H&R Block has been bombarded with complaints in recent days over errors on an Internal Revenue Service tax form that will cause thousands of refunds to be delayed four to six weeks.
The error on Form 8863 for education tax credits affects more than 600,000 refunds to H&R Block clients, according to the IRS, although the nation’s largest tax preparer has not said publicly how many clients are affected, nor has it said the number affected in metro Atlanta.
The delay in finalizing tax returns and getting them back to clients also could hinder efforts to file U.S. Department of Education applications for federal student grants and loans, since the applications rely on information from the returns.
Clients have flooded H&R Block’s Facebook account with complaints, posting hundreds of comments over the past few days.
“I had my taxes done so that my refund would come in time for spring break — so I could do something fun with my kids for once during the year,” posted Jessica Peterson Daniels. “Unbelievable!”
In a statement Tuesday to The Atlanta Journal-Constitution, company spokesman Gene King said, “Any problems that occurred with Form 8863 have been fixed.”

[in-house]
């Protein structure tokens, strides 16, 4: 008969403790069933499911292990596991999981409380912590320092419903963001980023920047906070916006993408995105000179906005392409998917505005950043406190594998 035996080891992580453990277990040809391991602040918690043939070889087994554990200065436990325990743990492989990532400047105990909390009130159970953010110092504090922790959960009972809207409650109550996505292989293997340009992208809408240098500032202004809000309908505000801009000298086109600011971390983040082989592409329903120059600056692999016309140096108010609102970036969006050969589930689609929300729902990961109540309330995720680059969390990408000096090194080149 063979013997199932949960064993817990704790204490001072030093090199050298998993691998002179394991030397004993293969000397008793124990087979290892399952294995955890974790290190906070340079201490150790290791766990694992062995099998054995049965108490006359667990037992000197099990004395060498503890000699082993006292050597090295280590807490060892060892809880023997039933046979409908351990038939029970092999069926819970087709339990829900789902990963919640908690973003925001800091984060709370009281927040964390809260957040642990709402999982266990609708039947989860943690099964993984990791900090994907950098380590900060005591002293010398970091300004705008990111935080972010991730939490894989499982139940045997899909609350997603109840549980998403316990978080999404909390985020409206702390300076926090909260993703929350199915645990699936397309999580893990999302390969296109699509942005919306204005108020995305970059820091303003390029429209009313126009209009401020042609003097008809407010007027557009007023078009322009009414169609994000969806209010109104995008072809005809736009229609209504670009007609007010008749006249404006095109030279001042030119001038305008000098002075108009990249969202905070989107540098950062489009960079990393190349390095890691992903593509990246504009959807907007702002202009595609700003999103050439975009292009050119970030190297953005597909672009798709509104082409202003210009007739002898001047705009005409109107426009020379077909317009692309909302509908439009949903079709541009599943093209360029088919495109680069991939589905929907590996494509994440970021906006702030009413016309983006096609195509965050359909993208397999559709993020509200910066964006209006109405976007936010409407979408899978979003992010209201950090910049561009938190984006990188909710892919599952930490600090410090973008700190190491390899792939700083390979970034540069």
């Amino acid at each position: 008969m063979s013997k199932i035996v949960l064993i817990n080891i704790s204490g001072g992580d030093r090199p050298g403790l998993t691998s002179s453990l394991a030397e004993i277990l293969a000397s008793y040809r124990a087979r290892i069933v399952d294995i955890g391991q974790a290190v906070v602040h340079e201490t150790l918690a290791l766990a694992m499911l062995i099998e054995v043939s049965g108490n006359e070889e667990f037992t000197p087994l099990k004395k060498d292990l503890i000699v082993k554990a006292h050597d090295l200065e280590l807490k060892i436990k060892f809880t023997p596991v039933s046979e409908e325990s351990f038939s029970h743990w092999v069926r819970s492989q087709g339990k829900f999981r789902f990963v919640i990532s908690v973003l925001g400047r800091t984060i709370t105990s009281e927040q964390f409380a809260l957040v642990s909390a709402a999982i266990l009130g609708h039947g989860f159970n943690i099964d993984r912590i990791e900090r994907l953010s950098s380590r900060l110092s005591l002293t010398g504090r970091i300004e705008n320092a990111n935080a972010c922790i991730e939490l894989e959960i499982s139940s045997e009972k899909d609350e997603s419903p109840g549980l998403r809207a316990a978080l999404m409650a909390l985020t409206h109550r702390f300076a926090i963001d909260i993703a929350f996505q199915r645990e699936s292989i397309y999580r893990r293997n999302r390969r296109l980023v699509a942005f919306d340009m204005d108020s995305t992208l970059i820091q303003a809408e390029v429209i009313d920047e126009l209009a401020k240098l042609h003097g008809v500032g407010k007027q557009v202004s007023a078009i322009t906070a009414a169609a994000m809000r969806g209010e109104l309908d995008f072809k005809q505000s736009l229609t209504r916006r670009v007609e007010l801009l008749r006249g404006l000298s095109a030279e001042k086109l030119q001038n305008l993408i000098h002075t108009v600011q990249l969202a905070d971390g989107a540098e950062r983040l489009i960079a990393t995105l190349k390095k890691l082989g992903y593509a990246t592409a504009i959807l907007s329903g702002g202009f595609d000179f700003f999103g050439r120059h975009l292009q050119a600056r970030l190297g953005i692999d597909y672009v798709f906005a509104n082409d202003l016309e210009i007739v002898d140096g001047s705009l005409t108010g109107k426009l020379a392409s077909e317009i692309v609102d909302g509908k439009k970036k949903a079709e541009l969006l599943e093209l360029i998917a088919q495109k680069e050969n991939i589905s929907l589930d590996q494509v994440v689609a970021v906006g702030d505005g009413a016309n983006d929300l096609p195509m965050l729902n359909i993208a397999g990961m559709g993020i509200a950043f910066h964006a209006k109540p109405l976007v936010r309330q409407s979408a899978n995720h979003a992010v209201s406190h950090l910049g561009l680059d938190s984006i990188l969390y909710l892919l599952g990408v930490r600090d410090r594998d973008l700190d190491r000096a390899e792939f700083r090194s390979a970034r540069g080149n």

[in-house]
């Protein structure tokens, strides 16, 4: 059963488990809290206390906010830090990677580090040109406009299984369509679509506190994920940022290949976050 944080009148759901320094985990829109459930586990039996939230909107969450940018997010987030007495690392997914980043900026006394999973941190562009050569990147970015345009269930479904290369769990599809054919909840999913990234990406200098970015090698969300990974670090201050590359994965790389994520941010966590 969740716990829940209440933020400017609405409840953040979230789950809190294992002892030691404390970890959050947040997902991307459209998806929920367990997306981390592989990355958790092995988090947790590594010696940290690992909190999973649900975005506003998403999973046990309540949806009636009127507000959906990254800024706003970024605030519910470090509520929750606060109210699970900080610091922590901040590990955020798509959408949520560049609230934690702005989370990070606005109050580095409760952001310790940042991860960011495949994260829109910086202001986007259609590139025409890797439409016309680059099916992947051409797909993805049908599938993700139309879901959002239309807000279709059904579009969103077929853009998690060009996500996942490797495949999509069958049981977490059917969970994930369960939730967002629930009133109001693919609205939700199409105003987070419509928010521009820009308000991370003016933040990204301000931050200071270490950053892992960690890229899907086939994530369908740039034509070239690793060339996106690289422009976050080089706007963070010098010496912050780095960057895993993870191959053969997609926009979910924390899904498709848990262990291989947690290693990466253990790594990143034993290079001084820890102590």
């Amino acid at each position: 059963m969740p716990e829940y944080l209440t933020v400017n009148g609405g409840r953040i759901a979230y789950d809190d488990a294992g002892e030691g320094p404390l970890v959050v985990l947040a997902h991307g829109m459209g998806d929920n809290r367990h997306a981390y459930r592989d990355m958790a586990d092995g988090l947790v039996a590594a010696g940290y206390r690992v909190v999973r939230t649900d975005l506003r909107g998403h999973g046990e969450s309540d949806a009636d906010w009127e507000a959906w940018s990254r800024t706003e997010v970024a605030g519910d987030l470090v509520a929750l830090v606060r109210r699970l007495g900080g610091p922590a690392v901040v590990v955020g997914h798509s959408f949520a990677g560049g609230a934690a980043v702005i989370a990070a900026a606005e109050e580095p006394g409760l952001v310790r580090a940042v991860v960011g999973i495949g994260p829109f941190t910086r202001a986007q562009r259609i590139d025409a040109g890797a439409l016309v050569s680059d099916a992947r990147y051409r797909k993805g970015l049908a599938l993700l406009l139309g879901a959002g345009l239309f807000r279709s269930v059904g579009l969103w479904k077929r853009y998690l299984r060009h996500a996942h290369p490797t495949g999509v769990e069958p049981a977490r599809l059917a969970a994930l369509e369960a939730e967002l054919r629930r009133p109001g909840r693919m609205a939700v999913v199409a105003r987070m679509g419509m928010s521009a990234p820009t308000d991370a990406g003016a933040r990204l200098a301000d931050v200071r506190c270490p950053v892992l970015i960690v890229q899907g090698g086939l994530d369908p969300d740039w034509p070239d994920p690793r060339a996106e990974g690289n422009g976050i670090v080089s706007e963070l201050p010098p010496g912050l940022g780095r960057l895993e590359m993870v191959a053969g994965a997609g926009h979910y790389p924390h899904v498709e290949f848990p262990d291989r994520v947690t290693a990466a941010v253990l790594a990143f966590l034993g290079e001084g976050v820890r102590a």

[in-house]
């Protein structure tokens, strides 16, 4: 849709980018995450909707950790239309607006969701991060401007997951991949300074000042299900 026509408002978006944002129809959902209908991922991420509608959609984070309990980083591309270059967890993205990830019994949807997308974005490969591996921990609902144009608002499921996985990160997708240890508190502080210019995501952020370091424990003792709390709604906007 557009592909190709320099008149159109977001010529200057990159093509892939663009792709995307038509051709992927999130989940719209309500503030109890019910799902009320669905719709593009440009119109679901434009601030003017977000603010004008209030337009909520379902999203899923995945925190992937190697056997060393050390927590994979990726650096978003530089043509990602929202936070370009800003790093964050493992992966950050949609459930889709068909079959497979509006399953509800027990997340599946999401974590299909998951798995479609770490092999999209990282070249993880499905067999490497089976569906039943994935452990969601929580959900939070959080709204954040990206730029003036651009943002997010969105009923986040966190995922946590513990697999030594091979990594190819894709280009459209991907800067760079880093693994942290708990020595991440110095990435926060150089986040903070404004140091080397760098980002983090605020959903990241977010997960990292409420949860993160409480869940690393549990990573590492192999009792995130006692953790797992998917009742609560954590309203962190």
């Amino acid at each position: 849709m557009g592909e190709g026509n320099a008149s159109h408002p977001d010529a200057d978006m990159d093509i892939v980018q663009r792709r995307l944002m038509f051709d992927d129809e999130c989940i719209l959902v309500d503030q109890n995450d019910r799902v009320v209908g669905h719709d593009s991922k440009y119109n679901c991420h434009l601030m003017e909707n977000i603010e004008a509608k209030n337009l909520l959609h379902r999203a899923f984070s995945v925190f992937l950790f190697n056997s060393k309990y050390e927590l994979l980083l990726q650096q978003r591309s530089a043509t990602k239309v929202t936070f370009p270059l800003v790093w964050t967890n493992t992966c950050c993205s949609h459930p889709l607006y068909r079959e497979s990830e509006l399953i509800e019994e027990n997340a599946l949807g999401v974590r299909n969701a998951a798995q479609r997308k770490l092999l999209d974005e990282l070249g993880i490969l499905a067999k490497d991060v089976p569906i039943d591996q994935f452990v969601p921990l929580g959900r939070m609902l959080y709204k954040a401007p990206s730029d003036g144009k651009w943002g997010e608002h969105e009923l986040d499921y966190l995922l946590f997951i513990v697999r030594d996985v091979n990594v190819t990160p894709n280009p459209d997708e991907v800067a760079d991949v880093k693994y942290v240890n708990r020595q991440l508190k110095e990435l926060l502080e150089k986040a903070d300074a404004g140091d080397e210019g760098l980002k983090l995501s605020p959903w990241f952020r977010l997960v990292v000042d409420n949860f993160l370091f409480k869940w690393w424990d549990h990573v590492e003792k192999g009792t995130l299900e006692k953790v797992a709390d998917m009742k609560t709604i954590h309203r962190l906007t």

“The IRS has informed us and other impacted providers that they are currently processing returns and should be able to more accurately provide refund timelines via its “Where’s My Refund?” website,” King said.
Without providing more details, H&R Block blamed “an issue with a limited number of software company products” used for filings between Feb. 14 and Feb. 22.
U.S. taxpayers had already faced delays in their refunds after the start of this year’s tax filing season was pushed back. IRS forms had to be revised to reflect changes related to “fiscal cliff” legislation earlier this year.
IRS spokeswoman Michelle Eldridge told Marketwatch.com that H&R Block essentially left mandatory fields on Form 8863 blank when they called for responses of “No.”
The IRS contacted many taxpayers about the error and had them resubmit their returns.
Form 8863 is used to claim tax credits for qualified expenses paid to postsecondary education institutions. Credits can be claimed if a taxpayer, spouse, or a dependent was a student beginning in 2012 or the first three months of 2013. There are two education credits: the American opportunity credit and the lifetime learning credit.
Information on tax returns is also used for the Free Application for Federal Student Aid, which is the basic qualifying form used for all federal student aid programs, and many state, regional and private student aid programs.
Some clients have complained that their chances of getting financial aid are jeopardized because the FAFSA applications can’t be completed. The IRS says applicants can manually enter their financial data on the FAFSA website and update it when they get their returns.
“I’m charging H&R Block 10 percent interest for every day over 21 days that my refund is late,” Vincent Santa Maria posted on Facebook.